To find this data, search the domain of the email you are looking for on who.is or similar lookup tool. This works best for websites of independent business owners, entrepreneurs, writers, etc. because they are the most likely to register their own domains under their own contact information.
4. Trial and Error
If you have someone’s name and need his or her email address, you might need to use the name to find other information first. You should be able to find an associated company, blog, or website. If you can find any email address for the same company, blog, or website, you can use that domain and/or format to try to reach your contact.
If you find firstname.lastname@example.org, you might have to try a few variations of your prospect’s name at that same domain. But if you find anyone’s email address, try to copy the format. Is it first initial + last name? Firstname.lastname? Then plug in your prospect’s name and give it a shot.
Trial and error can be risky, especially if your prospect has a common name. If the email address is invalid, you’ll receive an error message and then you’ll know you got it wrong. But if it is valid for someone else, you’d hate to send your email to the wrong person.
To check your guesses before sending the email, you can use an email verification tool. This will tell you whether the email address is valid, invalid, or unknown. Just enter the email address you’d like to verify and see if your guess is right before sending the trial email.
5. Email Verification Tool and People Search Service
To avoid unnecessary risk, time, and energy searching the web for your prospect’s email address, you might consider conducting a people search. What this does is locates last known contact information for you. Enter the name of the person you’re looking for and the results will include last known contact information such as address, phone number, and email address if available.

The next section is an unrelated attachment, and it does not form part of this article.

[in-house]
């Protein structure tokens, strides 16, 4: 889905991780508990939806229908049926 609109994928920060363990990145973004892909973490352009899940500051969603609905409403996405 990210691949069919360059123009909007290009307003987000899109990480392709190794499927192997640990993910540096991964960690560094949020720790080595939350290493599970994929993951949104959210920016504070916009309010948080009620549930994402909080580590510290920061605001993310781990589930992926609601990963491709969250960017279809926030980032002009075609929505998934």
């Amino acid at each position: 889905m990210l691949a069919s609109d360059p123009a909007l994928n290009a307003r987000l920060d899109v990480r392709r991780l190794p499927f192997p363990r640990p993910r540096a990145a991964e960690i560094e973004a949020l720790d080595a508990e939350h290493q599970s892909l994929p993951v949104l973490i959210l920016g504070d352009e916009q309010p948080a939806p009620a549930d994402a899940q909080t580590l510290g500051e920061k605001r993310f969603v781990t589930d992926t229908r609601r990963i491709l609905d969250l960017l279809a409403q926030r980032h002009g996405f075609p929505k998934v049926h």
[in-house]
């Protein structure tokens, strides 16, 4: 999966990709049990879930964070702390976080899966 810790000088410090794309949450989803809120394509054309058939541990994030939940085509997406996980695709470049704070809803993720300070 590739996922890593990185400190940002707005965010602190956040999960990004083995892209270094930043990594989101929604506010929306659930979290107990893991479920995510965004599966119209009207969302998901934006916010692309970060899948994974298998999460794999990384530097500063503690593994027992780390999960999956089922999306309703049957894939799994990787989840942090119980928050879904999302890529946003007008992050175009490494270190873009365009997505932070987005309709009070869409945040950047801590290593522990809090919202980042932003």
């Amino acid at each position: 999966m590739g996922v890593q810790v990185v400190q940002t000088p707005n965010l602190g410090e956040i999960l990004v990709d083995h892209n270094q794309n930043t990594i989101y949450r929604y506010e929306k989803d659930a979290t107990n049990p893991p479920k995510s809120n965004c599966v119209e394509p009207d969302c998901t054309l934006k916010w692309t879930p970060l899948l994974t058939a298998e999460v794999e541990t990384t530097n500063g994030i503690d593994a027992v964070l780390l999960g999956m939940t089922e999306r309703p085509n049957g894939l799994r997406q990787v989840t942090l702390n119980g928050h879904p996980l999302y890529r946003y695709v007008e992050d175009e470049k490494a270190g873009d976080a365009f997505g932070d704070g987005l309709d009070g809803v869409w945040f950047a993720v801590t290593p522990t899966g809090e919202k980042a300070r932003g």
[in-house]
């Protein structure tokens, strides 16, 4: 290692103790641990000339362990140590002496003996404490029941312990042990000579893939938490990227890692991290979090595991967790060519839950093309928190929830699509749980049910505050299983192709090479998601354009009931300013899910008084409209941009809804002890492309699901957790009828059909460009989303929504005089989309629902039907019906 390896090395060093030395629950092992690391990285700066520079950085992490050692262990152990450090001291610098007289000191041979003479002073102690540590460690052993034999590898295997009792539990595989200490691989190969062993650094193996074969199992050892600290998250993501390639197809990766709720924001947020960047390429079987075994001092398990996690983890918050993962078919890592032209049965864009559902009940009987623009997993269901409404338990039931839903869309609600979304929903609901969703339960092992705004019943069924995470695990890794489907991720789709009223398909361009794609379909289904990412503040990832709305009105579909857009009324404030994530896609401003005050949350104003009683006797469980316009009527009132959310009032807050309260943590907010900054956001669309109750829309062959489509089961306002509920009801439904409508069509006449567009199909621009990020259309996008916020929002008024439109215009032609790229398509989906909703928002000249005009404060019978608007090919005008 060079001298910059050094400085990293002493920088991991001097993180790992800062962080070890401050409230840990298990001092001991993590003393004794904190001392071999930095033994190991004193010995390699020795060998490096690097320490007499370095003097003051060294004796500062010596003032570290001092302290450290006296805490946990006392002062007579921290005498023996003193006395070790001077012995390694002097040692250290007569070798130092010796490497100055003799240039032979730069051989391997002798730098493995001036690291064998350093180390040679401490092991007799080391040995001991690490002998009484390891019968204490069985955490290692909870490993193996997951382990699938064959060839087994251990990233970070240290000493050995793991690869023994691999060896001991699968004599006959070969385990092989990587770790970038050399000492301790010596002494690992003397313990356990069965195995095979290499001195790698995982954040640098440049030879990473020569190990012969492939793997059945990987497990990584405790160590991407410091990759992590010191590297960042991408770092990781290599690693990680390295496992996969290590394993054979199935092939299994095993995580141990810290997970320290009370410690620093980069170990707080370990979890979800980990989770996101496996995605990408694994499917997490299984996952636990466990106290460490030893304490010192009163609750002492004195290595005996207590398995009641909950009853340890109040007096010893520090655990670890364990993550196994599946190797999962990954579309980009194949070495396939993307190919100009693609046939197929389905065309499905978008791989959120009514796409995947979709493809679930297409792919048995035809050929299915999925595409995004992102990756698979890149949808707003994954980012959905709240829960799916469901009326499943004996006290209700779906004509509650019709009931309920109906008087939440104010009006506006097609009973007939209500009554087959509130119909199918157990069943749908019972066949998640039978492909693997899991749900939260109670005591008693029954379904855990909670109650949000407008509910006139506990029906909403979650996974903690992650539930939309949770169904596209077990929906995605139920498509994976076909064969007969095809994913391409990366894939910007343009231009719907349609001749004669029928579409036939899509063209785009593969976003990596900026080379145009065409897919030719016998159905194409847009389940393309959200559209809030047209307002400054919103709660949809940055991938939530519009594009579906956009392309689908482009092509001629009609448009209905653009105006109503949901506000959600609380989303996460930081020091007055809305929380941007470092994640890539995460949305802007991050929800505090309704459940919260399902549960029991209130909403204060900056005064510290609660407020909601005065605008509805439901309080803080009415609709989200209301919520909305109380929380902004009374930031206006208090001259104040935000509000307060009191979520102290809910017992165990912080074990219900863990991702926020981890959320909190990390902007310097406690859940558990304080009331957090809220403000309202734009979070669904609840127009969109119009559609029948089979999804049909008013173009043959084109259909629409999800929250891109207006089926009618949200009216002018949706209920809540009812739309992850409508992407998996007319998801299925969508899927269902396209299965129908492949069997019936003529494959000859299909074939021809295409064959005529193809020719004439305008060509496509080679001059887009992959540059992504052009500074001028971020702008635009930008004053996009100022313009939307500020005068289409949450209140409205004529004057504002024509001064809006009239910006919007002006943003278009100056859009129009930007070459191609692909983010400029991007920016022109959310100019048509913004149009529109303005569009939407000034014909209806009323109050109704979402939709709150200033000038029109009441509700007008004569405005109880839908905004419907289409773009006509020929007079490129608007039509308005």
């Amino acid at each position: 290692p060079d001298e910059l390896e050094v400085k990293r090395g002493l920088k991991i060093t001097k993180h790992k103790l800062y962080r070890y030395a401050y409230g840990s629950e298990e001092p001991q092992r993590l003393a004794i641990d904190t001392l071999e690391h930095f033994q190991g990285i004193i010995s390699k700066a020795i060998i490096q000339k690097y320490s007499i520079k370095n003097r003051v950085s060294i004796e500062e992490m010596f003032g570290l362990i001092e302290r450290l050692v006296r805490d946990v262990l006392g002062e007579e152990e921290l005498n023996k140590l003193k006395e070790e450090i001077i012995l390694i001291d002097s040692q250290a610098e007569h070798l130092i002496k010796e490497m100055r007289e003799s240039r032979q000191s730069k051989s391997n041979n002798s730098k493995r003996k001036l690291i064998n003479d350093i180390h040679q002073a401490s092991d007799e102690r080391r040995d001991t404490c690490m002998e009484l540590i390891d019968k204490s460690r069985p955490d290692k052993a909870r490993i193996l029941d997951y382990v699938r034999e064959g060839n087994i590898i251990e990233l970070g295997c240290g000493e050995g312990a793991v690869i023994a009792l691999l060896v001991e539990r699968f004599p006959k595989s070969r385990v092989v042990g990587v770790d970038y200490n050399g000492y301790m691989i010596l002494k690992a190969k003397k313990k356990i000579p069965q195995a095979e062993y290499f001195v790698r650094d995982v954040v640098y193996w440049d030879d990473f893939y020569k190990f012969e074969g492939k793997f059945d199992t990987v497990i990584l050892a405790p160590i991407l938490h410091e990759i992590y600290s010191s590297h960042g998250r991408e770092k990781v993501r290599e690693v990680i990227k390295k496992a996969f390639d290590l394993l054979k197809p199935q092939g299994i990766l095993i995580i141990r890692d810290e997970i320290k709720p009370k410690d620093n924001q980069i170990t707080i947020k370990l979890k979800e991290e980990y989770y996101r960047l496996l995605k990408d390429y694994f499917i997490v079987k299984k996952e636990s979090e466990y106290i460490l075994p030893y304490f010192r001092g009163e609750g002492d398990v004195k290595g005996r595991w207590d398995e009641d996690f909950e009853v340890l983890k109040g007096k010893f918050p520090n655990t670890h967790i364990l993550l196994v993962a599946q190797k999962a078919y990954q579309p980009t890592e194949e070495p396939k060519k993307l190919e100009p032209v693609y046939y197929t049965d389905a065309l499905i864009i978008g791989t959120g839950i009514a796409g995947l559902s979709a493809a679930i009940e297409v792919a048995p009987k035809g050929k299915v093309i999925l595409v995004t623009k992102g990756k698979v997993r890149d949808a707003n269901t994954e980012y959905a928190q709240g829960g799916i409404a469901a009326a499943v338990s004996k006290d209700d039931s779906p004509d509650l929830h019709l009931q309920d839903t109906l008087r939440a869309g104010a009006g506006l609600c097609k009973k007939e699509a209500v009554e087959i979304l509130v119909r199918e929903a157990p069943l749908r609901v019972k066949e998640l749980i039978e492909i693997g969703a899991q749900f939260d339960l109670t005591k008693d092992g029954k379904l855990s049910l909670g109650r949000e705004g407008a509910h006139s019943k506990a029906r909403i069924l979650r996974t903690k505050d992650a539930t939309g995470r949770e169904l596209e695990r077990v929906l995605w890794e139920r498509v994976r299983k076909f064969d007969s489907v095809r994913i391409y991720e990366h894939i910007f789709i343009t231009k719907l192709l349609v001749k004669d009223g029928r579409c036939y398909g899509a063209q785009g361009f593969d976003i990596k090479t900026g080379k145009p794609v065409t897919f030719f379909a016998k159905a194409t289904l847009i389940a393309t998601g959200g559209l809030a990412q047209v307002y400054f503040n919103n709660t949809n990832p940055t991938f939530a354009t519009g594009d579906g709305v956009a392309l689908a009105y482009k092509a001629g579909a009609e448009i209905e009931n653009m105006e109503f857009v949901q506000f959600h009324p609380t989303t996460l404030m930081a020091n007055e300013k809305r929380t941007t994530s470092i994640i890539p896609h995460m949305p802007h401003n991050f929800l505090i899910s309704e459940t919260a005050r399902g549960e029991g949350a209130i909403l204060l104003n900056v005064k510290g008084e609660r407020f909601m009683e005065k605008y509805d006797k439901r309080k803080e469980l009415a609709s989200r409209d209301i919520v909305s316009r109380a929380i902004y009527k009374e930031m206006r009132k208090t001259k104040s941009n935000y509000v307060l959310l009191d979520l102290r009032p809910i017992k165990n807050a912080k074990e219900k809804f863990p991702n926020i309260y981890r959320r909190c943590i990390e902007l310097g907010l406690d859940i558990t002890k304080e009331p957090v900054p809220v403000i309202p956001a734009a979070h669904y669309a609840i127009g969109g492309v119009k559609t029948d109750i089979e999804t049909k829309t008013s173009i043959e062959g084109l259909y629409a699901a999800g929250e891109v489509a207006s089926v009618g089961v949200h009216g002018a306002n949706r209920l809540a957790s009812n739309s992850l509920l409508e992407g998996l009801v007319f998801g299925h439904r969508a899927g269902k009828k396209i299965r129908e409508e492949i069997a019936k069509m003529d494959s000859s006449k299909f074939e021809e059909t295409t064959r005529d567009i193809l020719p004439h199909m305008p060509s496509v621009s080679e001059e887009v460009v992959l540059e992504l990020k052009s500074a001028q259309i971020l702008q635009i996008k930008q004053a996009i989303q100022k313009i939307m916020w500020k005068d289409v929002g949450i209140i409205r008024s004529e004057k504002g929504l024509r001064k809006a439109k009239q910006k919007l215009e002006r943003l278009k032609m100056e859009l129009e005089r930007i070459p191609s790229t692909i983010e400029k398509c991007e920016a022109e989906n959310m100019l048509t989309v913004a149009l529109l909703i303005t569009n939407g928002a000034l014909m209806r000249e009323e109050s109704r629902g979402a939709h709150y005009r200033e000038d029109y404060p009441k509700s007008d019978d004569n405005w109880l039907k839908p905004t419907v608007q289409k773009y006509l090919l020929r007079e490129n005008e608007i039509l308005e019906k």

A paid service is the best option if you need email addresses for a long list of names. You can upload the list to a bulk email verifier and verify a number of email addresses in minutes. Or, if you don’t have email addresses at all, you can use a batch append tool to gather the information for a list of names.
Free email verification tools and people search services are not always 100% accurate because it costs money to update the database. So if a website offers the service for free, chances are it isn’t paying to have the information updated regularly.
And email addresses change often as people switch companies, abandon old email addresses that receive too much spam, and change domains. So if you want to avoid sending your email to a spam trap, consider paying for up-to-date data. Searchbug.com verifies information in real-time, there is no subscription required, and you only pay for results.
With just a name, you may not be able to get an email address in one step. But you can find other information such as colleagues or connections, company names, websites, etc. This information can move you closer to getting in contact with the person you’re looking for.
Use online searches, messaging options, and people search service to get in touch with one or two individuals as the need arises. To get email addresses in bulk, try Searchbug’s email verification tool and batch append tool. You can get the information you need in minutes. You don’t need a subscription. Just pay for what you need!
Most importantly, make sure you only use trusted websites and tools to get accurate information. And don’t forget to use that information responsibly. Check out our article on “How to Avoid Spam Filters” to make sure your email makes it to the inbox once you get your prospect’s email address!